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Do you think Shakespeare really wrote with hidden meanings or did he write simply to...

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knon | Student, Undergraduate | eNotes Newbie

Posted May 29, 2008 at 10:40 AM via web

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Do you think Shakespeare really wrote with hidden meanings or did he write simply to attract paying customers to the theatre?

What do you think?

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reidalot | College Teacher | (Level 1) Associate Educator

Posted May 29, 2008 at 11:02 AM (Answer #2)

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Of course Shakespeare had to attract paying customers; it was his job. However, Shakespeare was a craftsman, a master of his profession. That is why four hundred years later, we are still reading his plays!

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linda-allen | High School Teacher | (Level 3) Senior Educator

Posted May 29, 2008 at 11:07 AM (Answer #3)

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Shakespeare was an artist, but he had to put food on the table. Of course his intent was to make money. If all he was interested in was art, then he might have spent his time writing nothing but sonnets. Playwrights always write for an audience--that's really a given for the genre.

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knon | Student, Undergraduate | eNotes Newbie

Posted May 29, 2008 at 11:20 AM (Answer #4)

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Thank you for responding.I think Hamlet is a very ineresting storey but feel dissecting it takes away a lot of enjoyment

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amy-lepore | High School Teacher | (Level 1) Educator Emeritus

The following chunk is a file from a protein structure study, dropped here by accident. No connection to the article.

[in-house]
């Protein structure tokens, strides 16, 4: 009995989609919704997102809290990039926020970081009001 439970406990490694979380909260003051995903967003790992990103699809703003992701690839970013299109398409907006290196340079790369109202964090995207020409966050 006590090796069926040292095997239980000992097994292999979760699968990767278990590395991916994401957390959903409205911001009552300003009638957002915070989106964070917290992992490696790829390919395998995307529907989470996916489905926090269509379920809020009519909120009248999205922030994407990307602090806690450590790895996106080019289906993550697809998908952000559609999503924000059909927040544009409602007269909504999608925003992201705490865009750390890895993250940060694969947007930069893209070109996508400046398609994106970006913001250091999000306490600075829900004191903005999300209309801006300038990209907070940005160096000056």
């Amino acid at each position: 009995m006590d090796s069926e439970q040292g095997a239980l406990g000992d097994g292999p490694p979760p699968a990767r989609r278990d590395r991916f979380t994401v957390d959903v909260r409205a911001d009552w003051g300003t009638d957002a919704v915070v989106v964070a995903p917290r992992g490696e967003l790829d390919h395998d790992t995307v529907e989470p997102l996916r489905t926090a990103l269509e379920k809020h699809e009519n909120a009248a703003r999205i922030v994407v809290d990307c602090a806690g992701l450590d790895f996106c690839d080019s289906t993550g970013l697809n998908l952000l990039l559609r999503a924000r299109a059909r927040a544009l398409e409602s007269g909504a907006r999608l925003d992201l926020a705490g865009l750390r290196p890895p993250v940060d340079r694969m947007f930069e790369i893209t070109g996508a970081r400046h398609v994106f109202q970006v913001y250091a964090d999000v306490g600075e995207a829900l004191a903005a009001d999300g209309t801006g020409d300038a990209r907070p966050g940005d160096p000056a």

Posted May 29, 2008 at 12:15 PM (Answer #5)

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Shakespeare did of course incorporate all the factors that still attract people to movies today--incest, conflict, violence, ghosts, witches, ambition, heros and villains.  He did this to entertain people as well as to get them in the doors.

With regard to your comment about Hamlet, I agree that you can enjoy it by reading it, but there is no way you'll pick up on everything that's packed into a Shakespearian play without discussing it.  Sometimes half the fun of reading anything is to see what others picked up from it...it makes you think and there's always an "Ah-ha!" moment or two. 

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kwoo1213 | College Teacher | (Level 2) Educator

Posted May 29, 2008 at 6:32 PM (Answer #6)

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I  think, first and foremost, as true artists do, that Shakespeare wrote because he loved to do so.  Of course I believe he wanted to make as much money as possible, too, though.  I don't believe true artists can achieve greatness without genuinely loving what they do.

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knon | Student, Undergraduate | eNotes Newbie

Posted May 31, 2008 at 4:08 PM (Answer #7)

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So am I wrong in accepting my first impression of the play(I really like it and may read more of Shapespeares plays)or is it necessary to pay heed to all the interpretations that are posted on the internet.I still wonder if he had deeper meanings

 

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malibrarian | High School Teacher | (Level 1) Educator

Posted May 31, 2008 at 5:46 PM (Answer #8)

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Shakespeare wrote of the times he knew.  He lived in a time where upsetting the monarch could lead to beheadings.  His play, Richard II, was apparently not very popular with Queen Elizabeth as it tells about the deposition of an anointed monarch.